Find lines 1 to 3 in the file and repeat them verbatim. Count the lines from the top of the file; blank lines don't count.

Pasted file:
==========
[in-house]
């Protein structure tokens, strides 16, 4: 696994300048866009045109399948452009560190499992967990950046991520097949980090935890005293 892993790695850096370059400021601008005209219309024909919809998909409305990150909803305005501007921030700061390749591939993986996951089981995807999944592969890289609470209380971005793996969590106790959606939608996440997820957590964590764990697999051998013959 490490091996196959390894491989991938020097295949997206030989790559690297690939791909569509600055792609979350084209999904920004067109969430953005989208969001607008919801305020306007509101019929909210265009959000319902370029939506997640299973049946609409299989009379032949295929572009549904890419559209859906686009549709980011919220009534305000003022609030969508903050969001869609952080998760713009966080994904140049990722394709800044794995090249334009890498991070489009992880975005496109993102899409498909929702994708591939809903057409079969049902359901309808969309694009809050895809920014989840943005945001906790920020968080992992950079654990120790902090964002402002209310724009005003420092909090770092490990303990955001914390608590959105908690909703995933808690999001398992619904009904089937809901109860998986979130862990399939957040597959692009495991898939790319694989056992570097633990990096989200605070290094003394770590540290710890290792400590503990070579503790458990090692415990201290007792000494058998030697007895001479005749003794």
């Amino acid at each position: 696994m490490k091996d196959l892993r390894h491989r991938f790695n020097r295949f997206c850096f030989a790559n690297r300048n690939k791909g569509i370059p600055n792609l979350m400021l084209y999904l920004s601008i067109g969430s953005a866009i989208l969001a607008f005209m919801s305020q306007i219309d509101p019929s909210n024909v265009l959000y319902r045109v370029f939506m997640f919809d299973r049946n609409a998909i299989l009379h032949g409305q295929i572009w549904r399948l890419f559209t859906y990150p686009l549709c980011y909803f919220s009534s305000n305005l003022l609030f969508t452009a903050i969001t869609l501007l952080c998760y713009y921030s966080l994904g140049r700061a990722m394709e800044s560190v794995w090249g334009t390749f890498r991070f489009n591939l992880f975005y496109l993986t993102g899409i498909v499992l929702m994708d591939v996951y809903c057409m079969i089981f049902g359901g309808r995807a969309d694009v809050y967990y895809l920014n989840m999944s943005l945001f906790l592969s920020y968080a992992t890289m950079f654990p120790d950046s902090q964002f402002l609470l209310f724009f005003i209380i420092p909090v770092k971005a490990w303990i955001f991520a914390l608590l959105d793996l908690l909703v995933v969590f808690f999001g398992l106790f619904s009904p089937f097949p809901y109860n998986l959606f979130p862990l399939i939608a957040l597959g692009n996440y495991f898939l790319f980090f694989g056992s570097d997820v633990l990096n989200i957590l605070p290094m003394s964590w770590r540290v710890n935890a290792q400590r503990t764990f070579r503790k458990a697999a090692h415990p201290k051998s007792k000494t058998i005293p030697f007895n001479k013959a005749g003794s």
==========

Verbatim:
[in-house]
């Protein structure tokens, strides 16, 4: 696994300048866009045109399948452009560190499992967990950046991520097949980090935890005293 892993790695850096370059400021601008005209219309024909919809998909409305990150909803305005501007921030700061390749591939993986996951089981995807999944592969890289609470209380971005793996969590106790959606939608996440997820957590964590764990697999051998013959 490490091996196959390894491989991938020097295949997206030989790559690297690939791909569509600055792609979350084209999904920004067109969430953005989208969001607008919801305020306007509101019929909210265009959000319902370029939506997640299973049946609409299989009379032949295929572009549904890419559209859906686009549709980011919220009534305000003022609030969508903050969001869609952080998760713009966080994904140049990722394709800044794995090249334009890498991070489009992880975005496109993102899409498909929702994708591939809903057409079969049902359901309808969309694009809050895809920014989840943005945001906790920020968080992992950079654990120790902090964002402002209310724009005003420092909090770092490990303990955001914390608590959105908690909703995933808690999001398992619904009904089937809901109860998986979130862990399939957040597959692009495991898939790319694989056992570097633990990096989200605070290094003394770590540290710890290792400590503990070579503790458990090692415990201290007792000494058998030697007895001479005749003794």
């Amino acid at each position: 696994m490490k091996d196959l892993r390894h491989r991938f790695n020097r295949f997206c850096f030989a790559n690297r300048n690939k791909g569509i370059p600055n792609l979350m400021l084209y999904l920004s601008i067109g969430s953005a866009i989208l969001a607008f005209m919801s305020q306007i219309d509101p019929s909210n024909v265009l959000y319902r045109v370029f939506m997640f919809d299973r049946n609409a998909i299989l009379h032949g409305q295929i572009w549904r399948l890419f559209t859906y990150p686009l549709c980011y909803f919220s009534s305000n305005l003022l609030f969508t452009a903050i969001t869609l501007l952080c998760y713009y921030s966080l994904g140049r700061a990722m394709e800044s560190v794995w090249g334009t390749f890498r991070f489009n591939l992880f975005y496109l993986t993102g899409i498909v499992l929702m994708d591939v996951y809903c057409m079969i089981f049902g359901g309808r995807a969309d694009v809050y967990y895809l920014n989840m999944s943005l945001f906790l592969s920020y968080a992992t890289m950079f654990p120790d950046s902090q964002f402002l609470l209310f724009f005003i209380i420092p909090v770092k971005a490990w303990i955001f991520a914390l608590l959105d793996l908690l909703v995933v969590f808690f999001g398992l106790f619904s009904p089937f097949p809901y109860n998986l959606f979130p862990l399939i939608a957040l597959g692009n996440y495991f898939l790319f980090f694989g056992s570097d997820v633990l990096n989200i957590l605070p290094m003394s964590w770590r540290v710890n935890a290792q400590r503990t764990f070579r503790k458990a697999a090692h415990p201290k051998s007792k000494t058998i005293p030697f007895n001479k013959a005749g003794s």